I first learned of mindfulness meditation, a Buddhist practice, from an atheist friend, whose journey of practical and provable spirituality is a source of inspiration to me.

The idea is that we don’t spend much time in the present. When faced with a problem, we look to the past for old, known solutions, and to the future for possible ramifications. And since we’re always facing problems, then our minds are never (or rarely) focused on what we’re actually doing.

When applied to Christianity, I realized that this makes us susceptible to sin. If we aren’t paying attention to what’s here and now, then how can we see the love that’s here and now? All we see is the pain of yesterday, and the anxiety of tomorrow.

“Father, forgive them, for they know not what they do.”—Luke 23:34.

I don’t know what I’m doing, because my eye isn’t on the ball.

Over the past few months, I’ve developed a series of meditations that keeps me focused on the present, on the love and connection between all things—which is the practical way I think of God.

“He that loveth not knoweth not God; for God is love.”—I John 4:8.

My first step was to forgive every sin that I encountered.

“For if ye forgive men their trespasses, your heavenly Father will also forgive you: / But if ye forgive not men their trespasses, neither will your Father forgive your trespasses.”—Matthew 6:14-15.

It doesn’t take theft or murder to be a sin. The little things pile up. The longer people go unforgiven in our hearts, the heavier and darker our hearts become. We have to take out the trash.

I never realized how many small, annoying sins there are.

I live in North Carolina, where they love their big pickup trucks. In my apartment parking lot, I’m ready to back out of my space, but I can’t see. The trucks are blocking my view.

This may seem like nothing, a small source of annoyance, that some people would block the view of other drivers, so that they could raise themselves higher. But it creates darkness in me; I have to get it out of there.

So I forgave the pickup drivers, and the person speeding through the parking lot, who almost hit me as I edged blindly from my space. Then I forgave the person who invented speed bumps, and those who thought it was a good idea to place them throughout my apartment complex.

I forgave the people who wouldn’t move to the inside lane, so I could merge onto the four-lane road. I certainly had to forgive whoever decided to put a blinking stoplight for a left-hand turn at a busy intersection.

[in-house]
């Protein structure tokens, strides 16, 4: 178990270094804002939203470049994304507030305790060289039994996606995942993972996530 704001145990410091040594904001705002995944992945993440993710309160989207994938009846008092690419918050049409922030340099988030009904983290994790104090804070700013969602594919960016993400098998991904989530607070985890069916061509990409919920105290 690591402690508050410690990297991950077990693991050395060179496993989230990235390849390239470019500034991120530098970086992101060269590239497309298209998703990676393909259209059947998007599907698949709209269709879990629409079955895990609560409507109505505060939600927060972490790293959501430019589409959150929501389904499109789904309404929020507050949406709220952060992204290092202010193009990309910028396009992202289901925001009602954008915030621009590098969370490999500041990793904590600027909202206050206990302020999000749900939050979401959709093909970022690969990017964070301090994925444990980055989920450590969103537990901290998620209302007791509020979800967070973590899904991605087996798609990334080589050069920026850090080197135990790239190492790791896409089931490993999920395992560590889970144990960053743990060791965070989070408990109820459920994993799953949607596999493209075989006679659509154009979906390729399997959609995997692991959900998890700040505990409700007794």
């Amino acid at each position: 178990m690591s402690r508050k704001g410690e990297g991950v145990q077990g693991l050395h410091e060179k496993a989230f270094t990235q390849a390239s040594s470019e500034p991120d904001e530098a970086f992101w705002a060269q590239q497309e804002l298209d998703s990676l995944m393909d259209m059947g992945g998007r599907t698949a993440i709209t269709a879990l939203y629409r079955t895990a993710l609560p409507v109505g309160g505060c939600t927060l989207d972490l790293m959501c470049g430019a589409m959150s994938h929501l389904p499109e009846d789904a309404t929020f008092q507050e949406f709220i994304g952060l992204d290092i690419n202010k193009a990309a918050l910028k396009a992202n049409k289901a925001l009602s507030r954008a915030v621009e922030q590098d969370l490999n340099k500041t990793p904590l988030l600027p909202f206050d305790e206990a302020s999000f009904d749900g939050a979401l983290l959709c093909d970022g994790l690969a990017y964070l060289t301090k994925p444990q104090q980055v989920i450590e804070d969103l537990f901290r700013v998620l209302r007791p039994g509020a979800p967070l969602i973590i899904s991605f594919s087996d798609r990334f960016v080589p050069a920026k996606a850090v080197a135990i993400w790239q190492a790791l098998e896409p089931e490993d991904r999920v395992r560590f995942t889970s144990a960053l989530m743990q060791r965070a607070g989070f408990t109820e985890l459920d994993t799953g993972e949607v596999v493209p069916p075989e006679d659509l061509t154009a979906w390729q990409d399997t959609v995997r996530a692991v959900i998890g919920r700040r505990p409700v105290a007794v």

All of that sounds really petty. And maybe it is. A drop of water isn’t going to drown me. But if that drop is joined by others, and I don’t allow any of it to drain, then, eventually, I will drown.

I felt silly, though, forgiving everyone of everything. But I knew those small, selfish infractions were bugging me. By facing this, I realized that my annoyance was a testament to my weakness. I’m the one who needed to be forgiven, because I judged all those people for doing what comes naturally.

“Judge not, and ye shall not be judged: condemn not, and ye shall not be condemned: forgive, and ye shall be forgiven.”—Luke 6:37.

For my second step, I kept forgiving everyone, but I also forgave myself. So much forgiveness! It was overwhelming. I could barely keep track of it all. But it kept me in the moment. I felt God’s presence smiling at my audacity to acknowledge every sin, no matter how logically insignificant, beaming as I realized that I was the sinner, and urging me toward the next step.

This was how it went:

I forgive you; forgive me. I forgive you; forgive me. And so on.

The exercise taught me that we are not just connected by love, but sin as well. No matter how different we are, we all have love and sin in common.

I don’t sin much when I’m alone though. When no one is around to bug me, I’m a perfect angel. So, as I walked and prayed late at night, down the sidewalks in my apartment complex, I had no one to forgive. That’s when I took the third step in mindfulness meditation.

“…and, lo, I am with you always, even unto the end of the world.”—Matthew 28:20.

God is always there, no matter where we are. God was with the frog that hopped across my path, the leaf that fell, the crickets and their chorus, my heartbeat, the phase of the moon, feel of the air, etc.

I spoke that mantra for everything I saw: God is there…and there, and there—in the numbers on that license plate, the sound of my footsteps, everything. It quickly became my favorite meditation. I can do it at any time, for a few seconds, minutes, however long I need to remind myself that God is always with me, everyone, and everything. And that led me to my final (or current) steps.

I took that acknowledgement of the omnipresence of God, and applied it to other people. God is with that pickup driver, that person who invented the speed bump; and God is with me and you.

“…your Father knoweth what things ye have need of, before ye ask him.”—Matthew 6:8.

I don’t need to ask God to be with me. I don’t need to ask God for anything. All I need to do is acknowledge that God is with me, and accept the responsibility of conscience and compassion that comes with that protective presence.

I stayed in the moment, then, by acknowledging that God was everything I saw. It’s hard to hate someone, or be annoyed by them, once you realize that Heaven is in them, just as it is within you.

“…for, behold, the kingdom of God is within you.”—Luke 17:21.

Mindfulness meditation is acceptance of the moment, love of the present. It’s not about us asking for God’s blessing, but acknowledging that the blessing has already been given.

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